The study of adverse childhood experiences (ACEs) and their negative repercussion on adult health outcomes is well documented. In a population of insured Californians, a dose-response relationship has been demonstrated among 10 ACEs and a host of chronic physical health, mental health, and behavioral outcomes. Less widely studied is the prevalence of these ACEs in the lives of juvenile offenders, and the effect of ACEs on children. This study examines the prevalence of ACEs in a population of 64,329 juvenile offenders in Florida. This article reports the prevalence of each ACE and assigns an ACE composite score across genders and a risk to reoffend level classification, and compares these with ACE studies conducted on adults. Analyses indicate offenders report disturbingly high rates of ACEs and have higher composite scores than previously examined populations. Policy implications underline the need to screen for and address ACEs as early as possible to prevent reoffending and other well-documented sequelae.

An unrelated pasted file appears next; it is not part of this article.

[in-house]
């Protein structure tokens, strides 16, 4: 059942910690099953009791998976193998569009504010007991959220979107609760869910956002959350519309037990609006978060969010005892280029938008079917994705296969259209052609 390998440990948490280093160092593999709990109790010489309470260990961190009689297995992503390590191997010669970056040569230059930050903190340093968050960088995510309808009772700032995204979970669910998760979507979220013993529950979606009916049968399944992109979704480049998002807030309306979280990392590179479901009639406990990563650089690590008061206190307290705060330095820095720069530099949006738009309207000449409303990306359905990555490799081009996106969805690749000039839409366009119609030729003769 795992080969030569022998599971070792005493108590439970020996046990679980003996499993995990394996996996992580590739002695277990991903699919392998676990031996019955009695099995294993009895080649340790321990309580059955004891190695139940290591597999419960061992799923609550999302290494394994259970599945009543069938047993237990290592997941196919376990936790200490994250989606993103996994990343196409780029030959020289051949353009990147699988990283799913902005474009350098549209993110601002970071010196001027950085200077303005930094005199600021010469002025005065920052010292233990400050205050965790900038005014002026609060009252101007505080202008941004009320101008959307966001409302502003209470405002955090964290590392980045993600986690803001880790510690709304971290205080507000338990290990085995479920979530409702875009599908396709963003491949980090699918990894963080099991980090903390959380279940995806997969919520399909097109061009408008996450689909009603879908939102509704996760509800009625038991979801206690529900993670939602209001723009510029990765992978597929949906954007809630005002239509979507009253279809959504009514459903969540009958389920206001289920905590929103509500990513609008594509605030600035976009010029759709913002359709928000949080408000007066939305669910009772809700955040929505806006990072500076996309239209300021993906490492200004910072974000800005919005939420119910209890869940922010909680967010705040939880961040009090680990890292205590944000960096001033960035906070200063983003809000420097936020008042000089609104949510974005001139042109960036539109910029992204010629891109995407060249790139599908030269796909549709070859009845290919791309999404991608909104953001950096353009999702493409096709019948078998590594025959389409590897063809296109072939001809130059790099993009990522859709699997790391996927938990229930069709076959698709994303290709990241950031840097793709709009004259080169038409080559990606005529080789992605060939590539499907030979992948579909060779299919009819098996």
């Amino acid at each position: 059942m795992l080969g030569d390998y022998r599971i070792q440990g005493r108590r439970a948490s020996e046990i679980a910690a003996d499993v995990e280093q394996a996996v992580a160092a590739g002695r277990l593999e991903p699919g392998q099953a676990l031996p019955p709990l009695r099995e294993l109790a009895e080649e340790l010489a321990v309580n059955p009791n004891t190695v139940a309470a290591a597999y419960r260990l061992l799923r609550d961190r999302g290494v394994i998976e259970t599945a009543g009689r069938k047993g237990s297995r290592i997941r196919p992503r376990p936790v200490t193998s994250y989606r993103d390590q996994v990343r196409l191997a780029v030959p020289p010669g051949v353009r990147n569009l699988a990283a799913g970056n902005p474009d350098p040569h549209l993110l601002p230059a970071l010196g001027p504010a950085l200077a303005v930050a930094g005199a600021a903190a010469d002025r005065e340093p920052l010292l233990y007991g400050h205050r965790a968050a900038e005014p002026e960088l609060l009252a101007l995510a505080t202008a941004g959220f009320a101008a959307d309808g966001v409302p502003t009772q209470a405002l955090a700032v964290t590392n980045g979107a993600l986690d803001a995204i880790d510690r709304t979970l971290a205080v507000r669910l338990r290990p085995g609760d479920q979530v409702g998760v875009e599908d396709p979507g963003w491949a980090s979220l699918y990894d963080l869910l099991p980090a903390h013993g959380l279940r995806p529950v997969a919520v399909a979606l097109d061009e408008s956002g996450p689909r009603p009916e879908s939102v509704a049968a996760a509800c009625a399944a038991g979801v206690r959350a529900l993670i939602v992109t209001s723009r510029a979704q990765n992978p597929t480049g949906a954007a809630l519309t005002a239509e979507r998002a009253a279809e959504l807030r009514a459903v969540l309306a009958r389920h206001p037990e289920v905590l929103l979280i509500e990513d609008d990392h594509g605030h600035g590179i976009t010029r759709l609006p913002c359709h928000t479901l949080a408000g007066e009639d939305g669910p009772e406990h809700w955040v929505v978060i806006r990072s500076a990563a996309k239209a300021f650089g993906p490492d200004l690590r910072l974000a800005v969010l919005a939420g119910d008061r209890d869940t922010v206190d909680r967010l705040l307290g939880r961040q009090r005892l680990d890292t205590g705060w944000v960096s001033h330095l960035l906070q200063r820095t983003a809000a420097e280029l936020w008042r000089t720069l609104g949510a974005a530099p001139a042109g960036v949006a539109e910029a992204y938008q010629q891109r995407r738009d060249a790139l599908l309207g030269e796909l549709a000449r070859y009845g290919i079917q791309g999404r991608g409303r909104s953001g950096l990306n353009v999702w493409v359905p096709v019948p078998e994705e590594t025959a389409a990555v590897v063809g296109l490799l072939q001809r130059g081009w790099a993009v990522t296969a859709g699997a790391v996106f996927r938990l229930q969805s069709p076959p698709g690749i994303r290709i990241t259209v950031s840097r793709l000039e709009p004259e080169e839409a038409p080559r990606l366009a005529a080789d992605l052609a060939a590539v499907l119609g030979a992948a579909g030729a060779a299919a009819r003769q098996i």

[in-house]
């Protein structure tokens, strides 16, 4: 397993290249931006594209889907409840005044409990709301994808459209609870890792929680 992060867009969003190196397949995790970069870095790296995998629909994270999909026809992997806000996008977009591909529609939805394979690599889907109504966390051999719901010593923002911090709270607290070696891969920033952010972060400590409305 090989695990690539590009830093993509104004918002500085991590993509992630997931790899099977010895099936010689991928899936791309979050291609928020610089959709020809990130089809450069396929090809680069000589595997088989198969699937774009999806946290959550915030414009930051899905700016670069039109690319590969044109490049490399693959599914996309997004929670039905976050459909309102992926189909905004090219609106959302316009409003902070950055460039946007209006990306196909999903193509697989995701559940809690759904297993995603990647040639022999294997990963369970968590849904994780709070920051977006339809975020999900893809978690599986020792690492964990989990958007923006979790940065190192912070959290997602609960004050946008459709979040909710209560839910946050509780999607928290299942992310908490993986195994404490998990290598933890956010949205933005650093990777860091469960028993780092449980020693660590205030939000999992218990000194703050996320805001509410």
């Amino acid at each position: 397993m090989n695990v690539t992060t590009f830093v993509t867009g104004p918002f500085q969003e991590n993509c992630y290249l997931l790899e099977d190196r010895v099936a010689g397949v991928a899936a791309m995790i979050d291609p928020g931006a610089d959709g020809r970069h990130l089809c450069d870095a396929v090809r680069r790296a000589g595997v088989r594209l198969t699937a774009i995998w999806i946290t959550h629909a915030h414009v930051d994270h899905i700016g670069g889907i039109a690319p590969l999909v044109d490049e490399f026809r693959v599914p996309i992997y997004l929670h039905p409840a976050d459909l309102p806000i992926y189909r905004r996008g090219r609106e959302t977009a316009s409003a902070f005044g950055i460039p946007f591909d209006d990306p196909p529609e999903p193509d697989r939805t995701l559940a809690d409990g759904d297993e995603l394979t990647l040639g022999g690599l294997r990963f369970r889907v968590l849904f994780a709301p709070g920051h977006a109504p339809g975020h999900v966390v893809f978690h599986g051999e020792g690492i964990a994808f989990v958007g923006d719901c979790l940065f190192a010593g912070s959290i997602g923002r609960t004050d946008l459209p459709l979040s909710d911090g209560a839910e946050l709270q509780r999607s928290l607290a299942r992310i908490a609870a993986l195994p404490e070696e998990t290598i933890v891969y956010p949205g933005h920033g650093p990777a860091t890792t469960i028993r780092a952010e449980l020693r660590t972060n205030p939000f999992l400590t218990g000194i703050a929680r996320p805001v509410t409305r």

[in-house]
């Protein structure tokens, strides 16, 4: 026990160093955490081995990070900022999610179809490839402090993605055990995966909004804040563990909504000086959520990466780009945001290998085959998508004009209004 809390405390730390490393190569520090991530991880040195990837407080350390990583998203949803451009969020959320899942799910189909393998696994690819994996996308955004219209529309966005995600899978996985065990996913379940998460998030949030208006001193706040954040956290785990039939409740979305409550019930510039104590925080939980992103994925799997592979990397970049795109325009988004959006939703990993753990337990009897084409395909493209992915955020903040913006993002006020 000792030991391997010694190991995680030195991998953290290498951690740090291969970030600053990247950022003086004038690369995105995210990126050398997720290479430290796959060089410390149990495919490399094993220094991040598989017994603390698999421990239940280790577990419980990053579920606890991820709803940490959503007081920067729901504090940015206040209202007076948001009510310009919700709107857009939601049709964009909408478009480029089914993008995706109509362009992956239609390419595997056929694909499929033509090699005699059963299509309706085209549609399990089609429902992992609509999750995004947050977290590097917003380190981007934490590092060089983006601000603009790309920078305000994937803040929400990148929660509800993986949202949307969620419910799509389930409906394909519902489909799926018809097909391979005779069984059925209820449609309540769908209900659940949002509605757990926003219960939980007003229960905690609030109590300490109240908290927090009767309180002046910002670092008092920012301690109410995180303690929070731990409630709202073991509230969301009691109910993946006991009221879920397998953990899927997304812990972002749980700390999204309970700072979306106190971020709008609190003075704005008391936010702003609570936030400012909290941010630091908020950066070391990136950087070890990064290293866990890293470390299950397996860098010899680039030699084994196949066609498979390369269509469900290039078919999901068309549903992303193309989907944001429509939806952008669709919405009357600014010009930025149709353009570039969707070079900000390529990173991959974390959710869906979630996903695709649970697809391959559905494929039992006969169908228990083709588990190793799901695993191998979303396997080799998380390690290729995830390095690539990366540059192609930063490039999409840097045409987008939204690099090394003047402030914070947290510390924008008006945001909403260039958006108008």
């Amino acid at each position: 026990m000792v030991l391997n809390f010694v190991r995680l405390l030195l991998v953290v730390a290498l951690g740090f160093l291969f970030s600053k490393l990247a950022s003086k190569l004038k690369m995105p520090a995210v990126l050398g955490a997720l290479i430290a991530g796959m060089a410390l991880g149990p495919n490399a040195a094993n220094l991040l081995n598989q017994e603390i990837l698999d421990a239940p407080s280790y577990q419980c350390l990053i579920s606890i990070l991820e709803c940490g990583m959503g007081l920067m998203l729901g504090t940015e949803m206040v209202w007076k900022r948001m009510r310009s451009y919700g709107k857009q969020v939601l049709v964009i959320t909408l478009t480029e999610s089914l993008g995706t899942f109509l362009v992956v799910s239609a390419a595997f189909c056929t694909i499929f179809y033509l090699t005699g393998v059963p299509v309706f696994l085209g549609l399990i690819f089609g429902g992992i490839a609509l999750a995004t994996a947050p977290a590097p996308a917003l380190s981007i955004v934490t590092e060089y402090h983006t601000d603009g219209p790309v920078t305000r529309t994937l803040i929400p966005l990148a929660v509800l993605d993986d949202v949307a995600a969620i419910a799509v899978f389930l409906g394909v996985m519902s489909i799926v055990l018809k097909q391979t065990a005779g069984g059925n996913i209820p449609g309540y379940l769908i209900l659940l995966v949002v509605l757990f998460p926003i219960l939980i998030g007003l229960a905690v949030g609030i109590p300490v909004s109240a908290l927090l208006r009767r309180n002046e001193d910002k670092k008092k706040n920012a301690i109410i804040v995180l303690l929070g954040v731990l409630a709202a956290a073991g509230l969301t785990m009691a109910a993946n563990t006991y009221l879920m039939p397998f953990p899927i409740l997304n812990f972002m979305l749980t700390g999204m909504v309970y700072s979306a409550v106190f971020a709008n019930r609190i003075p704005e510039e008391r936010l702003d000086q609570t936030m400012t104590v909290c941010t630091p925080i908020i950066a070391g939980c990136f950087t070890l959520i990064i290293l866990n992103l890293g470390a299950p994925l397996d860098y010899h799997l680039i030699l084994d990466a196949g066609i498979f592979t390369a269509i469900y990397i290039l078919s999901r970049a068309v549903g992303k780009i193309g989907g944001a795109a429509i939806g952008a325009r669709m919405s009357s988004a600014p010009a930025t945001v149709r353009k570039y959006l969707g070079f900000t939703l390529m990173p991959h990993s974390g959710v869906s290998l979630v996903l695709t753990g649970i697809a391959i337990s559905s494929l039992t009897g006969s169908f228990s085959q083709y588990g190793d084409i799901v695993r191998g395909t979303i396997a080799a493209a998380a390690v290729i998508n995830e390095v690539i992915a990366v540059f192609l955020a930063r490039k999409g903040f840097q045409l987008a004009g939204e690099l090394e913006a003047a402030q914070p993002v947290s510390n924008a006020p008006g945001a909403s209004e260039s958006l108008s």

• Michael Baglivio
    Nathan Epps
    Kimberly Swartz
    Mona Sayedul Huq
    Amy Sheer
    Nancy S. Hardt

  • Release Date: January, 2014